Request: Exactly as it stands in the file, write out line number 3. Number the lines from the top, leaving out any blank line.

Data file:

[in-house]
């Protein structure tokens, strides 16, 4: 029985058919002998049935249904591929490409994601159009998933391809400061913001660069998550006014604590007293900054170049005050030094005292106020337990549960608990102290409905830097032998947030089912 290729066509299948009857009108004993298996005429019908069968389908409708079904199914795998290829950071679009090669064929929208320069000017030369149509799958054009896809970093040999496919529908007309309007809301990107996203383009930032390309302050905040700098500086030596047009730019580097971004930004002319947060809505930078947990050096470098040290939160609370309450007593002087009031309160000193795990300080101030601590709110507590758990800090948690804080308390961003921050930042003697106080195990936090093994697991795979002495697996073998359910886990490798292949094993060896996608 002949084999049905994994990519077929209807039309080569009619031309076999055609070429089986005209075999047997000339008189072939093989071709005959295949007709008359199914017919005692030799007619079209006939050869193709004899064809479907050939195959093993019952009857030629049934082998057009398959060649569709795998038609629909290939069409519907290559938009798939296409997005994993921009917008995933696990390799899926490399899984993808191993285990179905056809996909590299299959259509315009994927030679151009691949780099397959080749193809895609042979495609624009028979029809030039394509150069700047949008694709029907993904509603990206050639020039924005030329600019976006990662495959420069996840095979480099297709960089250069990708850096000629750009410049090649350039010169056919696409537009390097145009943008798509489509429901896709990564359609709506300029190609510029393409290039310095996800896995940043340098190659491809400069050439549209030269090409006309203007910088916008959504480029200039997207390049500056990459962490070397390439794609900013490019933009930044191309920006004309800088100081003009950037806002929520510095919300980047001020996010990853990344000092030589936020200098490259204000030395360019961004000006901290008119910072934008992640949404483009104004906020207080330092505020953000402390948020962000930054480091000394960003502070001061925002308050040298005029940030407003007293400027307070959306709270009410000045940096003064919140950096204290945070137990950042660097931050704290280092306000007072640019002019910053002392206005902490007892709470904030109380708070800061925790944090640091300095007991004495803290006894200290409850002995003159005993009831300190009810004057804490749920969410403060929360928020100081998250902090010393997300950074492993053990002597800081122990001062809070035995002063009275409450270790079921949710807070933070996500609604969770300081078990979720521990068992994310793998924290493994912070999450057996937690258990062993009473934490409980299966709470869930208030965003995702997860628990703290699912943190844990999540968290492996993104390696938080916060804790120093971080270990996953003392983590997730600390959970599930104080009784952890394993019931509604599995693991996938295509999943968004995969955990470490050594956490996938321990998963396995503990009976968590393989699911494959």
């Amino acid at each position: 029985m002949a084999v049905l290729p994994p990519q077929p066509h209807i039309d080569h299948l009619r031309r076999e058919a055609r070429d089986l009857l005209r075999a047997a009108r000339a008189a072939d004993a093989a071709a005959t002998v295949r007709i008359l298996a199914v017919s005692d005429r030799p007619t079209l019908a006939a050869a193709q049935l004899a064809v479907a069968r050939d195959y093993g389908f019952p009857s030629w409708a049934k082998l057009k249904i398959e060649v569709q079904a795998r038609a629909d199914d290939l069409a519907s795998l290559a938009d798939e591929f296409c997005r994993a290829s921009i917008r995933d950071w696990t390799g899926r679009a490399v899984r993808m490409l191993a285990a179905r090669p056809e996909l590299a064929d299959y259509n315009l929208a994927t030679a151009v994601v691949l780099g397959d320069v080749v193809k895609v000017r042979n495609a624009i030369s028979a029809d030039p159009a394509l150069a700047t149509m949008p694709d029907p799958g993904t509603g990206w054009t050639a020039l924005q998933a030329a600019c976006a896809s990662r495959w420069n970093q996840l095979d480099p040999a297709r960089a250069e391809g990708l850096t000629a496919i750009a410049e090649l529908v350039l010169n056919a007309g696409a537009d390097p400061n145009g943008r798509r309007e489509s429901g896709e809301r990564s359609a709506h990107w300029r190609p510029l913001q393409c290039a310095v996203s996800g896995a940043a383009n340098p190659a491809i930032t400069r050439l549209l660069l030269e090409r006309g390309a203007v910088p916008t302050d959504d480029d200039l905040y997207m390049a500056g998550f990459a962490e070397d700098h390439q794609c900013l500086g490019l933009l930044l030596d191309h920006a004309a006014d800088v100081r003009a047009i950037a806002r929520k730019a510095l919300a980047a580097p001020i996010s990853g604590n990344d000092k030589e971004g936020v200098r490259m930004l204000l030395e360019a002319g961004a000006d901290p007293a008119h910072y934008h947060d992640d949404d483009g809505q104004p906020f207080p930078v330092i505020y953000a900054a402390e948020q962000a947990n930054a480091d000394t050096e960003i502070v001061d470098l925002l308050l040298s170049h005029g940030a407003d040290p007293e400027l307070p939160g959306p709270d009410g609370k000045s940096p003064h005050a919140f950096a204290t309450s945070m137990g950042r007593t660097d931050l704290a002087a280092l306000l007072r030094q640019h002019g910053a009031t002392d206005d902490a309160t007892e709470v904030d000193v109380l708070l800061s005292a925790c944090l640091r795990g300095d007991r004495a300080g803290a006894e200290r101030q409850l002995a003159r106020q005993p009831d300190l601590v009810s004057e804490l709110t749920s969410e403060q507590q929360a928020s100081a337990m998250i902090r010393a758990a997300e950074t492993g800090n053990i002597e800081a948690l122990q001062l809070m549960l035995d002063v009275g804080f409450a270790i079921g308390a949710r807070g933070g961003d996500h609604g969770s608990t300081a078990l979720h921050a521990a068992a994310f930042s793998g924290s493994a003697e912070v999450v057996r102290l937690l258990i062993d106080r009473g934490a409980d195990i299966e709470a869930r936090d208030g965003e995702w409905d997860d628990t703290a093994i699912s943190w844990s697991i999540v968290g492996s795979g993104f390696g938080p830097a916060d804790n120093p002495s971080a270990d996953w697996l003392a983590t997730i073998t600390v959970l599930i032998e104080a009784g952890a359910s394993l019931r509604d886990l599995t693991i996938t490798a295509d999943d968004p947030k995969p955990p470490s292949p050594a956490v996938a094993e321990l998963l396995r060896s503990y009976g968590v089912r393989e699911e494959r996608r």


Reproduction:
């Amino acid at each position: 029985m002949a084999v049905l290729p994994p990519q077929p066509h209807i039309d080569h299948l009619r031309r076999e058919a055609r070429d089986l009857l005209r075999a047997a009108r000339a008189a072939d004993a093989a071709a005959t002998v295949r007709i008359l298996a199914v017919s005692d005429r030799p007619t079209l019908a006939a050869a193709q049935l004899a064809v479907a069968r050939d195959y093993g389908f019952p009857s030629w409708a049934k082998l057009k249904i398959e060649v569709q079904a795998r038609a629909d199914d290939l069409a519907s795998l290559a938009d798939e591929f296409c997005r994993a290829s921009i917008r995933d950071w696990t390799g899926r679009a490399v899984r993808m490409l191993a285990a179905r090669p056809e996909l590299a064929d299959y259509n315009l929208a994927t030679a151009v994601v691949l780099g397959d320069v080749v193809k895609v000017r042979n495609a624009i030369s028979a029809d030039p159009a394509l150069a700047t149509m949008p694709d029907p799958g993904t509603g990206w054009t050639a020039l924005q998933a030329a600019c976006a896809s990662r495959w420069n970093q996840l095979d480099p040999a297709r960089a250069e391809g990708l850096t000629a496919i750009a410049e090649l529908v350039l010169n056919a007309g696409a537009d390097p400061n145009g943008r798509r309007e489509s429901g896709e809301r990564s359609a709506h990107w300029r190609p510029l913001q393409c290039a310095v996203s996800g896995a940043a383009n340098p190659a491809i930032t400069r050439l549209l660069l030269e090409r006309g390309a203007v910088p916008t302050d959504d480029d200039l905040y997207m390049a500056g998550f990459a962490e070397d700098h390439q794609c900013l500086g490019l933009l930044l030596d191309h920006a004309a006014d800088v100081r003009a047009i950037a806002r929520k730019a510095l919300a980047a580097p001020i996010s990853g604590n990344d000092k030589e971004g936020v200098r490259m930004l204000l030395e360019a002319g961004a000006d901290p007293a008119h910072y934008h947060d992640d949404d483009g809505q104004p906020f207080p930078v330092i505020y953000a900054a402390e948020q962000a947990n930054a480091d000394t050096e960003i502070v001061d470098l925002l308050l040298s170049h005029g940030a407003d040290p007293e400027l307070p939160g959306p709270d009410g609370k000045s940096p003064h005050a919140f950096a204290t309450s945070m137990g950042r007593t660097d931050l704290a002087a280092l306000l007072r030094q640019h002019g910053a009031t002392d206005d902490a309160t007892e709470v904030d000193v109380l708070l800061s005292a925790c944090l640091r795990g300095d007991r004495a300080g803290a006894e200290r101030q409850l002995a003159r106020q005993p009831d300190l601590v009810s004057e804490l709110t749920s969410e403060q507590q929360a928020s100081a337990m998250i902090r010393a758990a997300e950074t492993g800090n053990i002597e800081a948690l122990q001062l809070m549960l035995d002063v009275g804080f409450a270790i079921g308390a949710r807070g933070g961003d996500h609604g969770s608990t300081a078990l979720h921050a521990a068992a994310f930042s793998g924290s493994a003697e912070v999450v057996r102290l937690l258990i062993d106080r009473g934490a409980d195990i299966e709470a869930r936090d208030g965003e995702w409905d997860d628990t703290a093994i699912s943190w844990s697991i999540v968290g492996s795979g993104f390696g938080p830097a916060d804790n120093p002495s971080a270990d996953w697996l003392a983590t997730i073998t600390v959970l599930i032998e104080a009784g952890a359910s394993l019931r509604d886990l599995t693991i996938t490798a295509d999943d968004p947030k995969p955990p470490s292949p050594a956490v996938a094993e321990l998963l396995r060896s503990y009976g968590v089912r393989e699911e494959r996608r």